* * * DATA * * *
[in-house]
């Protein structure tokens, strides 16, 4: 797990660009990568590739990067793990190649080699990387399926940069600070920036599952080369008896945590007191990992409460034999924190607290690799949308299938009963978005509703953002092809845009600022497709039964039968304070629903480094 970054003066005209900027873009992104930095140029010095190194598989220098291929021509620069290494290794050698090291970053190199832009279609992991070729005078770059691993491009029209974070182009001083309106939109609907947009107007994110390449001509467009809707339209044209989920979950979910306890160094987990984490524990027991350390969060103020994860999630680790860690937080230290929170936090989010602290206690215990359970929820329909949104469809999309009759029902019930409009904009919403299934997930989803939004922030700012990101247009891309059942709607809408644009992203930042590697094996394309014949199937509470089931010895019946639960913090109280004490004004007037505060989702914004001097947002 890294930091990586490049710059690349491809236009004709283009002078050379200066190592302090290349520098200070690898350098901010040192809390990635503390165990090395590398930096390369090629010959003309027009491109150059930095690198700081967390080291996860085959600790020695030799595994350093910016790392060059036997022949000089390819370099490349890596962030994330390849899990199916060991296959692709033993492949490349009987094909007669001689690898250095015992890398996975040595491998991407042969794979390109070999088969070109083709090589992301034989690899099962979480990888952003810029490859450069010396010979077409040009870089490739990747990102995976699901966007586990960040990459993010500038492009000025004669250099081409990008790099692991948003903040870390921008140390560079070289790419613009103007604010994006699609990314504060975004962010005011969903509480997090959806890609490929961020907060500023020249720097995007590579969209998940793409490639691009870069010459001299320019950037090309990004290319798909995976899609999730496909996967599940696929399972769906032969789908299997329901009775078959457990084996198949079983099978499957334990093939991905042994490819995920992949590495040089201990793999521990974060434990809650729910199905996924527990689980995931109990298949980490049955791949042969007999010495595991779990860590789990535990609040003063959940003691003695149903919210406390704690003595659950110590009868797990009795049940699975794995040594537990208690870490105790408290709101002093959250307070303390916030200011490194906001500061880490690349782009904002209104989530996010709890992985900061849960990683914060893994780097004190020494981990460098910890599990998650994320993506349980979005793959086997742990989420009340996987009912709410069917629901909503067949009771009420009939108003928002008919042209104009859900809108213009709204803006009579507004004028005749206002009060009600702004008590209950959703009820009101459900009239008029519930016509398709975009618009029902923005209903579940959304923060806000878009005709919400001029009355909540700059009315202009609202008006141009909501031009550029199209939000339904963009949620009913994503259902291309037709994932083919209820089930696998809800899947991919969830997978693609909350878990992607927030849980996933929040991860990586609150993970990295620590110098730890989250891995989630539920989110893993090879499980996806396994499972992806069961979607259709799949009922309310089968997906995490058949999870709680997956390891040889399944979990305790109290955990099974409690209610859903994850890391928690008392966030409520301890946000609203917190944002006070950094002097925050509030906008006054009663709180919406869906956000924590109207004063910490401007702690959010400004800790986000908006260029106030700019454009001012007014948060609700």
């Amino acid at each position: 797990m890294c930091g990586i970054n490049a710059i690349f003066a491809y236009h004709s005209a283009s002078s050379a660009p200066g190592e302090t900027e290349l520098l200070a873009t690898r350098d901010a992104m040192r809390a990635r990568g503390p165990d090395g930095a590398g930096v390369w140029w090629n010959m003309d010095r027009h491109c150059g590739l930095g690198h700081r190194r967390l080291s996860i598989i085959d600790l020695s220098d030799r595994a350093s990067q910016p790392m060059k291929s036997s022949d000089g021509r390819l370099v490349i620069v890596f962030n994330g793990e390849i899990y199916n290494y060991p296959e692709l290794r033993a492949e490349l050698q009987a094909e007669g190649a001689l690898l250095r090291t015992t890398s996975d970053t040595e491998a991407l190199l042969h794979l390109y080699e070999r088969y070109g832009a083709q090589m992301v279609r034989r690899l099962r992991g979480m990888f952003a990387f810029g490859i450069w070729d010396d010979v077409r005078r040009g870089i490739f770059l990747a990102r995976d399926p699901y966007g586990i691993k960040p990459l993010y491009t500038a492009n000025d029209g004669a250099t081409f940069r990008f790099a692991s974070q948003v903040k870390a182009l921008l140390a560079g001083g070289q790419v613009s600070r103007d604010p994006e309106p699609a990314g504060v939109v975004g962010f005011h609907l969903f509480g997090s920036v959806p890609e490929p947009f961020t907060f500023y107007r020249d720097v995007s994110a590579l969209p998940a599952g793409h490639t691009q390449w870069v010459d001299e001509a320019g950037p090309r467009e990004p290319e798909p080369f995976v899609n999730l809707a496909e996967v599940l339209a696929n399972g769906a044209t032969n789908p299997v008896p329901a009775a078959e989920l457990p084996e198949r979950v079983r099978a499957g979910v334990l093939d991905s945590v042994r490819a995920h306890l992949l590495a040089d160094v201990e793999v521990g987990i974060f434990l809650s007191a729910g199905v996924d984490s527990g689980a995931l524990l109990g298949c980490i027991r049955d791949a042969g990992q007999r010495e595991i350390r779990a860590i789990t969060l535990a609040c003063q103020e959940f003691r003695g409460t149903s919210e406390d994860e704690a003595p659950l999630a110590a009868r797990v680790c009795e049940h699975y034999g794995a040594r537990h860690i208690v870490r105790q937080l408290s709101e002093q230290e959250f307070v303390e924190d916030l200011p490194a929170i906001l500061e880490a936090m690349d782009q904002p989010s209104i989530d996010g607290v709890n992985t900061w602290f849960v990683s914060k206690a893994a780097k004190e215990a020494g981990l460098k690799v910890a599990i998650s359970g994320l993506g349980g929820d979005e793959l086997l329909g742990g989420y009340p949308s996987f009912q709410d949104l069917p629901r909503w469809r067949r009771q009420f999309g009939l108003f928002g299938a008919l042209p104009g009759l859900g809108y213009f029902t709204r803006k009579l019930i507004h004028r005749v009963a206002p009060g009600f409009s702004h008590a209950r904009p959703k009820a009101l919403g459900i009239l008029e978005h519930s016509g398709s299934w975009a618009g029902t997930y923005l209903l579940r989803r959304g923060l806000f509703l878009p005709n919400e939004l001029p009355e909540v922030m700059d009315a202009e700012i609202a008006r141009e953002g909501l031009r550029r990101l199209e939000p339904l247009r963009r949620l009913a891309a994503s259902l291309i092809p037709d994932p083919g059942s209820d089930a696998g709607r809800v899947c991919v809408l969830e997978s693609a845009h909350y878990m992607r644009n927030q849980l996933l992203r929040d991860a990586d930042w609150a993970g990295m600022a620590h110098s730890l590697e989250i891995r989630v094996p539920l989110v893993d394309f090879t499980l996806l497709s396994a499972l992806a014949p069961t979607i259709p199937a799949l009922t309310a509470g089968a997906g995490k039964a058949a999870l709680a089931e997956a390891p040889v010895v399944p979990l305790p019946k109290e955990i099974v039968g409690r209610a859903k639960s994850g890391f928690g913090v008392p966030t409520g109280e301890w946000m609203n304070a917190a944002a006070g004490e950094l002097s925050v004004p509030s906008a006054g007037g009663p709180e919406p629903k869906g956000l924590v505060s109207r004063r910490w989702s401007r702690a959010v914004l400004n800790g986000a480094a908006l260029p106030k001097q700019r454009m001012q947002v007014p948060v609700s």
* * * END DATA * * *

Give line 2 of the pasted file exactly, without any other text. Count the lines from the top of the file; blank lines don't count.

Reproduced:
């Protein structure tokens, strides 16, 4: 797990660009990568590739990067793990190649080699990387399926940069600070920036599952080369008896945590007191990992409460034999924190607290690799949308299938009963978005509703953002092809845009600022497709039964039968304070629903480094 970054003066005209900027873009992104930095140029010095190194598989220098291929021509620069290494290794050698090291970053190199832009279609992991070729005078770059691993491009029209974070182009001083309106939109609907947009107007994110390449001509467009809707339209044209989920979950979910306890160094987990984490524990027991350390969060103020994860999630680790860690937080230290929170936090989010602290206690215990359970929820329909949104469809999309009759029902019930409009904009919403299934997930989803939004922030700012990101247009891309059942709607809408644009992203930042590697094996394309014949199937509470089931010895019946639960913090109280004490004004007037505060989702914004001097947002 890294930091990586490049710059690349491809236009004709283009002078050379200066190592302090290349520098200070690898350098901010040192809390990635503390165990090395590398930096390369090629010959003309027009491109150059930095690198700081967390080291996860085959600790020695030799595994350093910016790392060059036997022949000089390819370099490349890596962030994330390849899990199916060991296959692709033993492949490349009987094909007669001689690898250095015992890398996975040595491998991407042969794979390109070999088969070109083709090589992301034989690899099962979480990888952003810029490859450069010396010979077409040009870089490739990747990102995976699901966007586990960040990459993010500038492009000025004669250099081409990008790099692991948003903040870390921008140390560079070289790419613009103007604010994006699609990314504060975004962010005011969903509480997090959806890609490929961020907060500023020249720097995007590579969209998940793409490639691009870069010459001299320019950037090309990004290319798909995976899609999730496909996967599940696929399972769906032969789908299997329901009775078959457990084996198949079983099978499957334990093939991905042994490819995920992949590495040089201990793999521990974060434990809650729910199905996924527990689980995931109990298949980490049955791949042969007999010495595991779990860590789990535990609040003063959940003691003695149903919210406390704690003595659950110590009868797990009795049940699975794995040594537990208690870490105790408290709101002093959250307070303390916030200011490194906001500061880490690349782009904002209104989530996010709890992985900061849960990683914060893994780097004190020494981990460098910890599990998650994320993506349980979005793959086997742990989420009340996987009912709410069917629901909503067949009771009420009939108003928002008919042209104009859900809108213009709204803006009579507004004028005749206002009060009600702004008590209950959703009820009101459900009239008029519930016509398709975009618009029902923005209903579940959304923060806000878009005709919400001029009355909540700059009315202009609202008006141009909501031009550029199209939000339904963009949620009913994503259902291309037709994932083919209820089930696998809800899947991919969830997978693609909350878990992607927030849980996933929040991860990586609150993970990295620590110098730890989250891995989630539920989110893993090879499980996806396994499972992806069961979607259709799949009922309310089968997906995490058949999870709680997956390891040889399944979990305790109290955990099974409690209610859903994850890391928690008392966030409520301890946000609203917190944002006070950094002097925050509030906008006054009663709180919406869906956000924590109207004063910490401007702690959010400004800790986000908006260029106030700019454009001012007014948060609700």